When your dog dies, you feel a sense of loss that seems impossible to heal. My husband and I experienced this unfortunate circumstance in May when our puppy, Hopper, unexpectedly passed away. As this was my first time experiencing such a deep, personal loss, I desperately needed some help to get through the next few weeks and months as the loss of Hopper seemed to consume me. With the love and support of my husband and family, I discovered that what would help me heal would be to acknowledge my feelings about the loss of my dog, to surround myself with support as much as possible, and, when I was ready, to give a new dog a forever home. Hopefully, what helped me during this difficult time can help you as you work through your healing process after the death of your dog.
Whether you parented your dog for 15 months or 15 years, you treated your canine like he was your child. Feel comfortable to grieve for him as such. My husband advised me to cry whenever I needed to, and I did, often at random times during the day. Expressing your sadness is a way to release the pain little by little. If you fear embarrassment from crying in front of your co-workers, take some time off of work, if at all possible.
Do not downplay your feelings, thinking that "he was just a dog". Your four-legged friend spent his life giving you unconditional love. Grieving over him is your way of honoring his life and all that he gave to you and your family.
For a couple of weeks after Hopper passed away, I visited my parents and siblings almost every evening because my husband worked nights and it was really tough to spend my evenings in an empty apartment. My family loved Hopper as much as I did, and they gave me the freedom to talk about and cry over his passing as much as I needed to. At the same time, spending positive, quality time with my family gave me the opportunity to slowly take the baby steps that were necessary to move forward with my life.
Surround yourself with support as much as you can. Temporarily avoid spending time with people in your life who are not dog lovers as they probably do not understand the bond between a dog and his owner. If you feel that more support is needed beyond what's available at home, consider joining an animal loss support group. For many individuals this has proven to be a very helpful outlet because every person in the group knows exactly what you are going through. Also, to receive help while at the same time knowing you are helping others is a good feeling, and good feelings are definitely hard to come by during the grieving process. While grieving for Hopper, I discovered that my local Humane Society offers grief counseling at no charge. A description of their counseling services can be found on their website. Contact your local Humane Society to see if a similiar support group is offered in your area.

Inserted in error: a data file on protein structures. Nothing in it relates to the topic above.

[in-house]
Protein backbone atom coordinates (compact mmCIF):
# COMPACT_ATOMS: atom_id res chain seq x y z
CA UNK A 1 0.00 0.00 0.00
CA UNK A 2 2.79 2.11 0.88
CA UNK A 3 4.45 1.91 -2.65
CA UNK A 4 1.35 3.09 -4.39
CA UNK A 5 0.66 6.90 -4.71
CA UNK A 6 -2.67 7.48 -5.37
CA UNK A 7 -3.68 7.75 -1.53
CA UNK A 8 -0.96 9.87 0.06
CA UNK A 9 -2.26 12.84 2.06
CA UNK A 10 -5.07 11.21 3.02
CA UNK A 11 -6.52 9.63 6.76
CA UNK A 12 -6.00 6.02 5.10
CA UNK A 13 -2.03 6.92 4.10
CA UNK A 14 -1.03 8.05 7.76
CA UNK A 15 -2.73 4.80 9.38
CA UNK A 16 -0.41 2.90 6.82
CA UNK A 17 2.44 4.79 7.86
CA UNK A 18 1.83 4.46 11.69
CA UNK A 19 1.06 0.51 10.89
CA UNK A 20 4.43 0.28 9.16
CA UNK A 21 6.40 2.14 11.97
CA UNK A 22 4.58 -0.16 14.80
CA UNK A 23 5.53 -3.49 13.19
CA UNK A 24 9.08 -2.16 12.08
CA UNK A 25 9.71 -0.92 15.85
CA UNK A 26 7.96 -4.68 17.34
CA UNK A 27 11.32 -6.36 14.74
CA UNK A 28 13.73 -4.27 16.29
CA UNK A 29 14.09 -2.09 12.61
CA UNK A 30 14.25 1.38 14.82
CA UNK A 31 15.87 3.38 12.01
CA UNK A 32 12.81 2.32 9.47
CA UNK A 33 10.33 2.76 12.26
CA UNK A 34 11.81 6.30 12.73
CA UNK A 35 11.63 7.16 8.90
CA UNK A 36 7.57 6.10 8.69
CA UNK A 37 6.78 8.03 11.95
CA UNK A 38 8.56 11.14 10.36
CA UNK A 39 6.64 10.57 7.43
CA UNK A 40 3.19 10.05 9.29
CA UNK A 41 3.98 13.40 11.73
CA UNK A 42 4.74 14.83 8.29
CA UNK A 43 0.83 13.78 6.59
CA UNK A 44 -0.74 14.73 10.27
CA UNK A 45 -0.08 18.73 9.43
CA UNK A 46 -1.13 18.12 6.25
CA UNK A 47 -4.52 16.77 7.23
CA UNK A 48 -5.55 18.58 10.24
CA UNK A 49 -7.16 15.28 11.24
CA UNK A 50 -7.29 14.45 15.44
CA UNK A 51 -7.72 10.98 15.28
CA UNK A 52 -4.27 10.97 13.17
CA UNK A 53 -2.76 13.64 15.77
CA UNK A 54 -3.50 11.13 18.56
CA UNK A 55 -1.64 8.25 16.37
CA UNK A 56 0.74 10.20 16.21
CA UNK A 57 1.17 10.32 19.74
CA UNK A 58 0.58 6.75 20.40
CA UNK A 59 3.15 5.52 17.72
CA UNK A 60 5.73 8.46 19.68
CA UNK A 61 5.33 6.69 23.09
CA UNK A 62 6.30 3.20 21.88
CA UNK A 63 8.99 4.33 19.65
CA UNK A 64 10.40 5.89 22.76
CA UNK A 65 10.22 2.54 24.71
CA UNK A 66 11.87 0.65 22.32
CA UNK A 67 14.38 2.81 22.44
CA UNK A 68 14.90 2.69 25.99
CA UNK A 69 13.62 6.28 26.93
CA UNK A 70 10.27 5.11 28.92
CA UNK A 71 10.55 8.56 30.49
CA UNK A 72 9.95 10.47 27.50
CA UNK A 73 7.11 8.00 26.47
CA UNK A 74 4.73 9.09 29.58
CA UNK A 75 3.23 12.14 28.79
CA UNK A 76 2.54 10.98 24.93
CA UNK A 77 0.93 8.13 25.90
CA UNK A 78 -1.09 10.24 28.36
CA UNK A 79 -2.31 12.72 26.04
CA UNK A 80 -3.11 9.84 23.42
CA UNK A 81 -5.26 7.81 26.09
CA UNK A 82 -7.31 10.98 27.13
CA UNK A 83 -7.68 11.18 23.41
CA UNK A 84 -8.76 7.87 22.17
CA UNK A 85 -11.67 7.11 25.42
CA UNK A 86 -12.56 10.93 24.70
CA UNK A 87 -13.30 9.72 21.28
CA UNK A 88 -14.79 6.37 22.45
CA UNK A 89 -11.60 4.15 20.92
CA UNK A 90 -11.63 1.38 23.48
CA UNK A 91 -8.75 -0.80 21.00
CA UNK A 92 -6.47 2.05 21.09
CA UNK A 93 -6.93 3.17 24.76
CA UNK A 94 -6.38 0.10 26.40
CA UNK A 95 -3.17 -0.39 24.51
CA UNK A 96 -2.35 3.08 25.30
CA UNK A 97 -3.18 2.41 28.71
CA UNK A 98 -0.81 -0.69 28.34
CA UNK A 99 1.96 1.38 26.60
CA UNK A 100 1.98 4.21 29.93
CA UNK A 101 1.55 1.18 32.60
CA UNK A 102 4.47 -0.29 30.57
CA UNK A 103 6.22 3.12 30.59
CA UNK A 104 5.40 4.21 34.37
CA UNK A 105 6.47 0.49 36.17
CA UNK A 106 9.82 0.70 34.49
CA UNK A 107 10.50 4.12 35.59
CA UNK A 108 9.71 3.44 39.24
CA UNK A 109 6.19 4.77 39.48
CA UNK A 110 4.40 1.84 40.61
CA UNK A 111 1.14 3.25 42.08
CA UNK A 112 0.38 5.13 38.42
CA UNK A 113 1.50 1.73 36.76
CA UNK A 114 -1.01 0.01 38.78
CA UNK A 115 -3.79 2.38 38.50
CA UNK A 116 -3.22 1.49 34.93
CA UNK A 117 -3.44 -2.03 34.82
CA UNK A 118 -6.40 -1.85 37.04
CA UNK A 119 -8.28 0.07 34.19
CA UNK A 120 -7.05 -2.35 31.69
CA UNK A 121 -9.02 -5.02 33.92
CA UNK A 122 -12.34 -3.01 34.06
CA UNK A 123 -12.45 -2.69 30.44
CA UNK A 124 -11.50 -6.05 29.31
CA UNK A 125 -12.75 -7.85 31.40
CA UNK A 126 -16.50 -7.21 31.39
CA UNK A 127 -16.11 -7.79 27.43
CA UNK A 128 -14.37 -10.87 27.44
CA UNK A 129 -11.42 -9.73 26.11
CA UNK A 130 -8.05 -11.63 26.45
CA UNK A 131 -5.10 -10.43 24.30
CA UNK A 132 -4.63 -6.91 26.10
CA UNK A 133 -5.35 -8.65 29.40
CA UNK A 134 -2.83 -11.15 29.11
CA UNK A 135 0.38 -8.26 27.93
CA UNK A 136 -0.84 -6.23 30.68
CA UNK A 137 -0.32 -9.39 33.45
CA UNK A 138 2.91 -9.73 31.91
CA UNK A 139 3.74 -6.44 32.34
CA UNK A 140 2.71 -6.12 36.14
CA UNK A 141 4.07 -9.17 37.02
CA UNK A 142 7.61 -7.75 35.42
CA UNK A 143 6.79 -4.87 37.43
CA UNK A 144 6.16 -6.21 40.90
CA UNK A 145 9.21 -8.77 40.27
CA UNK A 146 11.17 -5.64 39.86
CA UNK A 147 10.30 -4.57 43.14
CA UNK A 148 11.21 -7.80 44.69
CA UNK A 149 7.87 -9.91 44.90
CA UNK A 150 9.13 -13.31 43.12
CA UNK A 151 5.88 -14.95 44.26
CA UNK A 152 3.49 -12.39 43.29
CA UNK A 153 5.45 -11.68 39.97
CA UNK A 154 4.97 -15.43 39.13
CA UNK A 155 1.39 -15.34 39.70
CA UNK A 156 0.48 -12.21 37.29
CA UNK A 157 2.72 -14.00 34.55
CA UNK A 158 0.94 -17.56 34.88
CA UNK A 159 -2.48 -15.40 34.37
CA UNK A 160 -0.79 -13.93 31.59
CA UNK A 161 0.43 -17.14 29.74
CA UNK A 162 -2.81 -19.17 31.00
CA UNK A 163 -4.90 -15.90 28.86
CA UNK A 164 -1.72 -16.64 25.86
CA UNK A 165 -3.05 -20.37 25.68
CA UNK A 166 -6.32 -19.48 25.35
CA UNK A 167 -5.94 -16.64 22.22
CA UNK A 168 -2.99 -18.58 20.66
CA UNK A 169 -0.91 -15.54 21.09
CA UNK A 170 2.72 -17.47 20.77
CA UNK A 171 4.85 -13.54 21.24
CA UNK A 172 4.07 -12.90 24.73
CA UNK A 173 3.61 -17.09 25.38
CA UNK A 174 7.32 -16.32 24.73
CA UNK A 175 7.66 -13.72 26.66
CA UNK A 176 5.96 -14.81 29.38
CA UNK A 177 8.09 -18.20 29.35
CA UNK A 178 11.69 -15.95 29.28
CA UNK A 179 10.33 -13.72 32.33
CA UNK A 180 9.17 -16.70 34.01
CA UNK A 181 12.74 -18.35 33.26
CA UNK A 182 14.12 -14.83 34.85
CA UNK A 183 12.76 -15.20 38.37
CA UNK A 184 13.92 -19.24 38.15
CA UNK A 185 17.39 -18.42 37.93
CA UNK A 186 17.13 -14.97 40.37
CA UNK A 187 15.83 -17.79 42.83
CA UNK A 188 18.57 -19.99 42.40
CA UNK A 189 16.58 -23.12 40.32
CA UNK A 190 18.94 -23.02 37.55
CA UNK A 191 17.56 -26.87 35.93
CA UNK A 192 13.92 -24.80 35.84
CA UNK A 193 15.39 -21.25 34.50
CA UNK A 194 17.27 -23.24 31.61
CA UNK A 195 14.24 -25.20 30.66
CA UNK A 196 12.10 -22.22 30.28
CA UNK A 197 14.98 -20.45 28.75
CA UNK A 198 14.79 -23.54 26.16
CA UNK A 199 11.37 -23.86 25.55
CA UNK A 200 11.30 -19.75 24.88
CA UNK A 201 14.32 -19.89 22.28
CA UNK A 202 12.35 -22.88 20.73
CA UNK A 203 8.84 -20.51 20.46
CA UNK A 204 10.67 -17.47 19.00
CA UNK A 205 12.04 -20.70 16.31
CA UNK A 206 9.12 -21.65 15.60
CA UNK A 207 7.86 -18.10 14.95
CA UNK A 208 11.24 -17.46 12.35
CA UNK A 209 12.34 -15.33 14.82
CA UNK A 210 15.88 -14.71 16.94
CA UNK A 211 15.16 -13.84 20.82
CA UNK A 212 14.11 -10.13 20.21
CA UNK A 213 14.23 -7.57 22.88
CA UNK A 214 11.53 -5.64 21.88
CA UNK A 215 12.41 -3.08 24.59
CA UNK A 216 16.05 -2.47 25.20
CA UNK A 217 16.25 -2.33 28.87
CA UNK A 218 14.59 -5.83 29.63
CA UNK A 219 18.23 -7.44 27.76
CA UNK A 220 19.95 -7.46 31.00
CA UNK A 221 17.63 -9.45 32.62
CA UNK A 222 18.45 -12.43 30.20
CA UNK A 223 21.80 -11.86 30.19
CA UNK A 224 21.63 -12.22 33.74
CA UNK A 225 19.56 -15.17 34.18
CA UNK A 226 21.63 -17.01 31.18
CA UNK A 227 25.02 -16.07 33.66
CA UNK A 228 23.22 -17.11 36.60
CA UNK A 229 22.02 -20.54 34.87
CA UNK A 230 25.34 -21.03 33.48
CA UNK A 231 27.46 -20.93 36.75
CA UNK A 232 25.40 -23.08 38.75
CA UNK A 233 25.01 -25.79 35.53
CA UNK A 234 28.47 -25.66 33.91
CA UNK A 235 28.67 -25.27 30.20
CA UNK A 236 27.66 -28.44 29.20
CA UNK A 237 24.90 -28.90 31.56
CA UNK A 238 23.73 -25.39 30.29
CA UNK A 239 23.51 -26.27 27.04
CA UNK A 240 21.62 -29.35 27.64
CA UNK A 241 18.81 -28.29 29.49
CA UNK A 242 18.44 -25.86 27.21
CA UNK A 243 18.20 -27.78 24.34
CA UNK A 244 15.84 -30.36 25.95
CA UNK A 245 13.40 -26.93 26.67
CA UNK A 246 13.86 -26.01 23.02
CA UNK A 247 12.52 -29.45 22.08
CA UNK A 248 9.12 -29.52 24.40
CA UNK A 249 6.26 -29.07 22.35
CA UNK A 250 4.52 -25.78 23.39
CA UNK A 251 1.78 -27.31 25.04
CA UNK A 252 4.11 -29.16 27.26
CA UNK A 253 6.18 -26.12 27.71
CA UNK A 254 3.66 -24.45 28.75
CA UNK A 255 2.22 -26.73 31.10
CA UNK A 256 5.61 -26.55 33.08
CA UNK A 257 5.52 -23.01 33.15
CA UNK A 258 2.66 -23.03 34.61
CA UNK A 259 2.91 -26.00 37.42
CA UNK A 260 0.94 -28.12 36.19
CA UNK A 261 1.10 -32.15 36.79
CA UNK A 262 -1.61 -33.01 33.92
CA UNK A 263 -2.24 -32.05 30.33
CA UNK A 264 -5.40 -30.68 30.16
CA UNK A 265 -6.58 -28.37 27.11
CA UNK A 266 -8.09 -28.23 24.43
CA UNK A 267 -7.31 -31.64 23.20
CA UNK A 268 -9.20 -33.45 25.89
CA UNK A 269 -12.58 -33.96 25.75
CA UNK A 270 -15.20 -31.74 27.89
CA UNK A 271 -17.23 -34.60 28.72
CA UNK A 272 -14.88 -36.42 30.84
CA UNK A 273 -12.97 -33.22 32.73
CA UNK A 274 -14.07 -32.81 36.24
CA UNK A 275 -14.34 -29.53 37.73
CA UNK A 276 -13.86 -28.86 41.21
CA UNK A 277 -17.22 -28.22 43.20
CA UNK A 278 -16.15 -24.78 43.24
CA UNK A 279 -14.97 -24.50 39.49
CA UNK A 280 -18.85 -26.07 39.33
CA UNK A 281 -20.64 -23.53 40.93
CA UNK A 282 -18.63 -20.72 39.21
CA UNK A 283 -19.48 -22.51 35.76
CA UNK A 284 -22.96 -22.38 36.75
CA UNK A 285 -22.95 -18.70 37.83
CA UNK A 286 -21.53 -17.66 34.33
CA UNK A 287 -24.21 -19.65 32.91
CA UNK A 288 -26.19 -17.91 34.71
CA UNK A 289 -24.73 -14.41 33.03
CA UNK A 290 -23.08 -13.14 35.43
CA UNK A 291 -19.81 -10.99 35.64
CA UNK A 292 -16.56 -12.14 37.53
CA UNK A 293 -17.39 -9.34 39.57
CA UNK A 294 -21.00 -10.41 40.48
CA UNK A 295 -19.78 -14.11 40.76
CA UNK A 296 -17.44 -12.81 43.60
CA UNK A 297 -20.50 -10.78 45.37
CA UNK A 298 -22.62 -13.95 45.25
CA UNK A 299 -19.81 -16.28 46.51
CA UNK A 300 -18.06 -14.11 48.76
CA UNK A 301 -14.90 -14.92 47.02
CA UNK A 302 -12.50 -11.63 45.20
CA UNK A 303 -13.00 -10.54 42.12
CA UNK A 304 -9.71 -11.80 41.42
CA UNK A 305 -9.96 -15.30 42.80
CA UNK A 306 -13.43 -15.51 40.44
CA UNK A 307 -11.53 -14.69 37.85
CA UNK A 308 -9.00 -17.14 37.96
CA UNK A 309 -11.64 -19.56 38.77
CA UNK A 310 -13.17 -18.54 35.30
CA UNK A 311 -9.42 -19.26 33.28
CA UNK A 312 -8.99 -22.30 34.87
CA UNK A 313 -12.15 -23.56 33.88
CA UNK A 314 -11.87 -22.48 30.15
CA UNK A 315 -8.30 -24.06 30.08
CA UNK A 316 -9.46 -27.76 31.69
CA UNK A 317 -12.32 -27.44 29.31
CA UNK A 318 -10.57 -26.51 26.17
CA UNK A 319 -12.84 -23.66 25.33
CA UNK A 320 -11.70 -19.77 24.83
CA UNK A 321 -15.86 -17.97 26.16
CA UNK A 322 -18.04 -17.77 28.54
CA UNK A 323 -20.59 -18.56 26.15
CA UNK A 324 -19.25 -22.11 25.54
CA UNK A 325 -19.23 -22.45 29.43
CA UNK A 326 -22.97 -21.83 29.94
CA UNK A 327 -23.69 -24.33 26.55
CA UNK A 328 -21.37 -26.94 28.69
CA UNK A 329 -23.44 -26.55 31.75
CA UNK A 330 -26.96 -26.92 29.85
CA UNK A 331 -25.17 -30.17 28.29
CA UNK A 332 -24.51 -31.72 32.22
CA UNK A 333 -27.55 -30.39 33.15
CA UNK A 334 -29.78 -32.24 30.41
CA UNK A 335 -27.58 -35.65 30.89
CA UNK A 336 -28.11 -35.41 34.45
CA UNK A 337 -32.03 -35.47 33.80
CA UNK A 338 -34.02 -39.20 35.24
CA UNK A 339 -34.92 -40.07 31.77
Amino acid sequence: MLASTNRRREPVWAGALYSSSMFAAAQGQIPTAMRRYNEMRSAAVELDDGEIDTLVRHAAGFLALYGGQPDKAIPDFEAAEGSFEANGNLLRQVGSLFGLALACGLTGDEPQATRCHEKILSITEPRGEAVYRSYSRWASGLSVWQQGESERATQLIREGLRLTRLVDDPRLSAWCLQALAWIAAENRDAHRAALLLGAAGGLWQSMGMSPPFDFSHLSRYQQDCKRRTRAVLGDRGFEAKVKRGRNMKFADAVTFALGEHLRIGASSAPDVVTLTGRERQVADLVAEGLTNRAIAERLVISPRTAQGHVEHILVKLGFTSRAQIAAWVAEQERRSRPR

Just a few days after Hopper passed away, my husband was eager to adopt again. I, however, was not in a rush to parent another dog. At the time, I equated adopting another dog with replacing Hopper. I felt that Hopper deserved some time to be grieved over before I welcomed a new dog into the family. The fact is that neither my husband nor I had the right answer to the question When should we adopt again? Each individual who experiences the loss of a dog answers this question in a way that is best for him, whether it's owning a new dog three days later or waiting three years before giving another dog a forever home.
My husband was fully supportive of my feelings, and we waited a month before we adopted the newest addition to our family, Taylor. Our new puppy played a huge role in our healing process. Before adopting Taylor, my husband and I could not help but focus our thoughts on the days when Hopper was sick. Having Taylor in our lives gave us the opportunity to remember the happier moments we had with our first child. Taylor loves to play ball, just like Hopper. She loves to visit my mom and dad, just like Hopper. Taylor even sits like Hopper. If you do decide to own another dog, your new furry friend will likely show behaviors that will remind you of your friend that passed on, but in a positive way. All individuals, both human and canine, would like to be remembered for all the happiness that we gave to others, not for experiences that created sadness for the people we love. Taylor helped my husband and me bring back the wonderful, happy memories that Hopper gave us and made the sad memories take a backseat in our minds. A new dog can do the same for you.
My advice on how to work through the grieving process after the death of your dog is not based on scientific study, but on personal experience. The loss of a dog is something that all dog owners will unfortunately experience, but with the acknowledgement of your feelings about your dog's passing as well as the support from others, you can take the first steps towards healing. When you are ready, welcoming a new dog into your life will not only benefit him by giving him a forever home, but will help you as you continue to grieve over your dog while at the same time honor his memory.